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In ‘Step,’ Finding a Language for Hopes, Fears and Dreams

“It was a musical,” she said. “The music is their claps and their stomps, and the lyrics are the words, and the book is who they are. When they can’t speak about who they are in their everyday lives, they step. In a musical, you express your hopes and your fears and your dreams through song.”


Ms. Lipitz, left, the director of “Step,” with Cori Grainger, part of the step team (and valedictorian) at Baltimore Leadership School for Young Women.

William Gray/Twentieth Century Fox Film Corporation

In “Step,” Ms. Lipitz’s documentary feature, she follows the school’s 19-member team, the Lethal Ladies, during their senior year. The girls prepare for a competition — and for the rest of their lives. Will they get into college? And if they do, will they be able to afford it? All the while, step is their release, their lifeline.

“I believe you see who they really are when they step,” Ms. Lipitz said.

And in the case of the Bob Fosse-obsessed Ms. Giraldo, who has never taken a formal dance class, you see what natural talent looks like. For her, step was always easy. “You don’t have to rely on the beat,” she said in an interview. “You are the beat. You create the beat. So whatever you want it to be, whatever direction you want it to go in, you can put it in that direction. It’s creativity.”

“Step” — a hit at the Sundance Film Festival, where it won the special jury award for inspirational filmmaking — also shows the girls’ sometimes difficult home lives. Ms. Giraldo struggles with keeping her grades up at school and not having enough to eat at home. The focus is also on two other Lethal Ladies: Cori Grainger, her class’s quiet valedictorian; and Tayla Solomon, who is as dry as her mother, a corrections officer, is exuberant. “I’m, like, a notch down from Beyoncé,” Ms. Solomon says in the film, “because I do still mess up.”

As we get to known the girls and their families, Ms. Lipitz upends stereotypes — about Baltimore, single mothers and young black girls in urban communities. Little is sentimental or sugarcoated; Ms. Lipitz is interested in nuance. “You have the corrections officer who tells you that as a black woman in Baltimore, the police were her biggest heroes,” she said. “When I saw an opportunity to turn something on its head I did.”

Ms. Lipitz said one of her biggest lessons making “Step” had to do with understanding poverty, not race. “Poverty is having a home and going to school and having a job and a car and living on food stamps,” she said. “I don’t think people really understand that.”

As she sees it, an activity like step — but any creative outlet in the arts or sciences will do — can be a game changer for young people. “You must have something that keeps kids connected to school that is not academic,” she said. “Blessin will flat out tell you there were many days she did not want to come to school, but she did because she knew if she didn’t go to school she didn’t go to step practice, and she needed to go to step practice.”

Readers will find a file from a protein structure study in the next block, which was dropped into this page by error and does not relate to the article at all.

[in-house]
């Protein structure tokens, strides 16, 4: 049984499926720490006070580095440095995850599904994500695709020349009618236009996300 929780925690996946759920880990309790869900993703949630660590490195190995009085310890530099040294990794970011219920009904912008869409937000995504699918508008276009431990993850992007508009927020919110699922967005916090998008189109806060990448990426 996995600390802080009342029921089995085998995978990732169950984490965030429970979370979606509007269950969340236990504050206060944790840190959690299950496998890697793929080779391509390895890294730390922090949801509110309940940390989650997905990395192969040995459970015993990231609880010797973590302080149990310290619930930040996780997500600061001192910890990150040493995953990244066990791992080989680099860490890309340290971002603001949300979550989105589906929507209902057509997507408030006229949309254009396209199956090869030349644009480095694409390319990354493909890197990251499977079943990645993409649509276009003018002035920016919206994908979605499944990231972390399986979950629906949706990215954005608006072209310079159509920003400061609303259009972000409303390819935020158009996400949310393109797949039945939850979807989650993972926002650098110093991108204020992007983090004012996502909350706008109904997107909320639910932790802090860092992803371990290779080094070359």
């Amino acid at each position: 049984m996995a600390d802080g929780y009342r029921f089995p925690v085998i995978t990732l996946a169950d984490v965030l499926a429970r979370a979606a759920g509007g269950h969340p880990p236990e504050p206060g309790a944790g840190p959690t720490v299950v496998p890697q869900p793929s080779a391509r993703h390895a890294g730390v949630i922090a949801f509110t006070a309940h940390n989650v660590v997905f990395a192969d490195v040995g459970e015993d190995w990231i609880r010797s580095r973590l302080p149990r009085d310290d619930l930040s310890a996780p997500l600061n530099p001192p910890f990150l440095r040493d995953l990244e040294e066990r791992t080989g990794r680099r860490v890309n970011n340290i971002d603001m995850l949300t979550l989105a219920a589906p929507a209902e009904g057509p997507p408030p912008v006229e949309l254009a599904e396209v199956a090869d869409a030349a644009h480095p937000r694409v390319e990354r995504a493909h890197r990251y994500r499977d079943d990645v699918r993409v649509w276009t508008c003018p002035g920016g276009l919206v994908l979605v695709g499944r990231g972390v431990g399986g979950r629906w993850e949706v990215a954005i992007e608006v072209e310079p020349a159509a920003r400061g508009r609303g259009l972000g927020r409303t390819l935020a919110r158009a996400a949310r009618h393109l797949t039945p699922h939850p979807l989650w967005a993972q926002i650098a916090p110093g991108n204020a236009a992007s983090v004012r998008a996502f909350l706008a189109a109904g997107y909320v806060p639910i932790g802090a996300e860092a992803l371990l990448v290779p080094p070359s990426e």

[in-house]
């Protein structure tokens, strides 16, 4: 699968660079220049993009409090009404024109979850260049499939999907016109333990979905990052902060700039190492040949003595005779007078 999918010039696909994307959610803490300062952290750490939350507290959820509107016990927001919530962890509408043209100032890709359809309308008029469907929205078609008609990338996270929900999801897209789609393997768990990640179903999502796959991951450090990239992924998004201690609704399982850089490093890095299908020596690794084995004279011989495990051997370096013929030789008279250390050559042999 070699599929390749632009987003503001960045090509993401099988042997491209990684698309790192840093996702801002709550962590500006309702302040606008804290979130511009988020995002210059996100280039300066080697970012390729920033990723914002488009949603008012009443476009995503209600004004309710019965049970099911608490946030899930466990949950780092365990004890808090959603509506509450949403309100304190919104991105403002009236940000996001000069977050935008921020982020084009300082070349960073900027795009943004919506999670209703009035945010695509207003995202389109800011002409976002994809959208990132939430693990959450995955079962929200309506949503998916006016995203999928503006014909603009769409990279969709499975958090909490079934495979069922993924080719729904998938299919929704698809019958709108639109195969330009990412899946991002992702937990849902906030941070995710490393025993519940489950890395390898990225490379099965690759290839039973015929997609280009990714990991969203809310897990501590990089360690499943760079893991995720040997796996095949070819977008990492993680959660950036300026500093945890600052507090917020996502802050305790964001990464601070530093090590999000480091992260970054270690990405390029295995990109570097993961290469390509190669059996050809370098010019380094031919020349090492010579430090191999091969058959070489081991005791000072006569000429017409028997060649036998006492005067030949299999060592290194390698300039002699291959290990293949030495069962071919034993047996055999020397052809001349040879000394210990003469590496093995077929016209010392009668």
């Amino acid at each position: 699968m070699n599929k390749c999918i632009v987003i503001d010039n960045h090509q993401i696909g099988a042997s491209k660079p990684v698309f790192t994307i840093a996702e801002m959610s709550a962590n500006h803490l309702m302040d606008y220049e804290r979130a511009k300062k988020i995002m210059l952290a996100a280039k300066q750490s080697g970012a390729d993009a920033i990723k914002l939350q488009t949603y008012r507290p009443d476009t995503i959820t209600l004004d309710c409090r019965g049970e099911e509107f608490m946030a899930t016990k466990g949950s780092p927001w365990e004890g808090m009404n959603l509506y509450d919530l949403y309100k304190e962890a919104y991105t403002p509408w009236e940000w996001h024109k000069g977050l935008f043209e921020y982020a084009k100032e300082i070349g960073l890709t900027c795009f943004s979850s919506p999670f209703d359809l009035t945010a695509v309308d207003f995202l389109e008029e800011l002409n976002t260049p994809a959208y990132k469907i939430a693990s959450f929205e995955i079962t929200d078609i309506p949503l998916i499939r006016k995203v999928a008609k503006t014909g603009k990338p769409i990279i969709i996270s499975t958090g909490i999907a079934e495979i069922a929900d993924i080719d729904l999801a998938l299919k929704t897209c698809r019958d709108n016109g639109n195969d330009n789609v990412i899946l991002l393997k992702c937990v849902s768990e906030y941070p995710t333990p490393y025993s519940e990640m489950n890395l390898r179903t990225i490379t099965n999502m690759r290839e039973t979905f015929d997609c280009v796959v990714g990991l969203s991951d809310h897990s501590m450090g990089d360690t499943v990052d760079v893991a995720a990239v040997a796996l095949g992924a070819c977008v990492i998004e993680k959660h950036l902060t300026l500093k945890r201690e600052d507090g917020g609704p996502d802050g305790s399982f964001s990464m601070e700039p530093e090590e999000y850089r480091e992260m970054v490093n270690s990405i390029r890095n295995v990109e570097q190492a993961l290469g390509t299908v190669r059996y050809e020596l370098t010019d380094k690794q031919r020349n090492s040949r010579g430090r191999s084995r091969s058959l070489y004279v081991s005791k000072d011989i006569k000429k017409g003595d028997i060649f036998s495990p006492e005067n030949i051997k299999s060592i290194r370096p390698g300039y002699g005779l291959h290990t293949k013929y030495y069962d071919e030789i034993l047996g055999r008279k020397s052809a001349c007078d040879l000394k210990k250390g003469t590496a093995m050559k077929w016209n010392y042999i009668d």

The Lethal Ladies, rehearsing in the film.

Twentieth Century Fox

Step gave Ms. Grainger, who now attends Johns Hopkins University, something else: confidence.

“I literally had to raise my voice,” she said. “And that’s not something that I would be comfortable doing before.” That carried over to her life beyond the stage, too. “When I’m in my computer science classes, and there’s that question that I don’t understand, I’m not afraid to ask it.”

Ms. Grainger said she planned to join Johns Hopkins’s step team, Eruption, this fall. Ms. Solomon, however, has no plans to resume stepping — though she’s still performing as part of the film’s publicity. “We actually thought that we were done after graduation,” she said. “Then the movie blew up, and we were like, ‘We’ve got to bring the boots out of the closets.’”

On Aug. 14, the Lethal Ladies team will appear on “So You Think You Can Dance.” In the film, though, it’s not just members of the step team who are critical to the story; it’s also their mentors — counselors, teachers and, above all, the team’s coach, Gari McIntyre.

A Baltimore native and the first in her family to graduate college, Ms. McIntyre in the film talks to the girls about Freddie Gray, a 25-year-old black man who sustained a fatal spinal cord injury while in police custody in 2015. Ms. McIntyre’s goal was not solely to transform the group’s choreography, but she is the reason it began to focus on themes of empowerment and on subjects like Black Lives Matter. Before she arrived, the team performed tributes to artists like Beyoncé.

“My job was to mentor these young ladies first,” she said. “Their step coaches before me were great with choreography, but I think that they were missing the whole piece about the solidarity, the discipline, the self-esteem, the education. I think they were missing the one-on-one connection that is the essence of step. I knew that coming in.”

For viewers, that transformation among the girls is palpable. “It was the Freddie Gray riots and our passion for stepping and the way people look at us when we perform,” Ms. Giraldo said. “They don’t listen to us most of the time because we’re these black girls from the ’hood or however people want to label us.”

But when they’re onstage, they’re fearless. “You’re going to watch us,” she continued. “We’re demanding your attention. That’s why we included a message. It was our last year.” Ms. Giraldo smiled brightly. “We had to leave with a bang.”

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